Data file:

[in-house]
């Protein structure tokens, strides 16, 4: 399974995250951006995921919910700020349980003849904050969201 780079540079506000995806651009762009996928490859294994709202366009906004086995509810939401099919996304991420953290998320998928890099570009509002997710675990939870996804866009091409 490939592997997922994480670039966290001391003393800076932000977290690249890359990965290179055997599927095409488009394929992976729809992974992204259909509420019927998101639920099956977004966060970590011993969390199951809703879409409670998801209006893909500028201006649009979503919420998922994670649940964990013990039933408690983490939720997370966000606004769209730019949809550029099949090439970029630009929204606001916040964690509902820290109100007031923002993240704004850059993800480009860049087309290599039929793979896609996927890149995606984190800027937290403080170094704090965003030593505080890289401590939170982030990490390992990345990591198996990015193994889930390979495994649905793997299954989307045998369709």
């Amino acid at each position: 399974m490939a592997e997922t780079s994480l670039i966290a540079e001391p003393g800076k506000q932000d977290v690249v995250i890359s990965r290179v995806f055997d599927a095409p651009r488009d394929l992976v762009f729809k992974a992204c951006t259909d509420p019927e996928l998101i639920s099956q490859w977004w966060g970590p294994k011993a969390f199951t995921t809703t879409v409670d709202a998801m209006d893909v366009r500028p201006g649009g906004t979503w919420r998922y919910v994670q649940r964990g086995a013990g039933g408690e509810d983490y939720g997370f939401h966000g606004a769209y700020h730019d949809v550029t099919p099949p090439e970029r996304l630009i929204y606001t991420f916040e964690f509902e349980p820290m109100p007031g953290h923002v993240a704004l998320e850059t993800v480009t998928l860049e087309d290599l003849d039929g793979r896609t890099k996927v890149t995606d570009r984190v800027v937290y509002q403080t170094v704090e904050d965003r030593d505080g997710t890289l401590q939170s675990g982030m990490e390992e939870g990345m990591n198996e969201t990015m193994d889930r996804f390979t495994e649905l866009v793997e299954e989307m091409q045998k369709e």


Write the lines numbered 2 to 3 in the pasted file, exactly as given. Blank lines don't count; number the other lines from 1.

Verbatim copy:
């Protein structure tokens, strides 16, 4: 399974995250951006995921919910700020349980003849904050969201 780079540079506000995806651009762009996928490859294994709202366009906004086995509810939401099919996304991420953290998320998928890099570009509002997710675990939870996804866009091409 490939592997997922994480670039966290001391003393800076932000977290690249890359990965290179055997599927095409488009394929992976729809992974992204259909509420019927998101639920099956977004966060970590011993969390199951809703879409409670998801209006893909500028201006649009979503919420998922994670649940964990013990039933408690983490939720997370966000606004769209730019949809550029099949090439970029630009929204606001916040964690509902820290109100007031923002993240704004850059993800480009860049087309290599039929793979896609996927890149995606984190800027937290403080170094704090965003030593505080890289401590939170982030990490390992990345990591198996990015193994889930390979495994649905793997299954989307045998369709």
């Amino acid at each position: 399974m490939a592997e997922t780079s994480l670039i966290a540079e001391p003393g800076k506000q932000d977290v690249v995250i890359s990965r290179v995806f055997d599927a095409p651009r488009d394929l992976v762009f729809k992974a992204c951006t259909d509420p019927e996928l998101i639920s099956q490859w977004w966060g970590p294994k011993a969390f199951t995921t809703t879409v409670d709202a998801m209006d893909v366009r500028p201006g649009g906004t979503w919420r998922y919910v994670q649940r964990g086995a013990g039933g408690e509810d983490y939720g997370f939401h966000g606004a769209y700020h730019d949809v550029t099919p099949p090439e970029r996304l630009i929204y606001t991420f916040e964690f509902e349980p820290m109100p007031g953290h923002v993240a704004l998320e850059t993800v480009t998928l860049e087309d290599l003849d039929g793979r896609t890099k996927v890149t995606d570009r984190v800027v937290y509002q403080t170094v704090e904050d965003r030593d505080g997710t890289l401590q939170s675990g982030m990490e390992e939870g990345m990591n198996e969201t990015m193994d889930r996804f390979t495994e649905l866009v793997e299954e989307m091409q045998k369709e």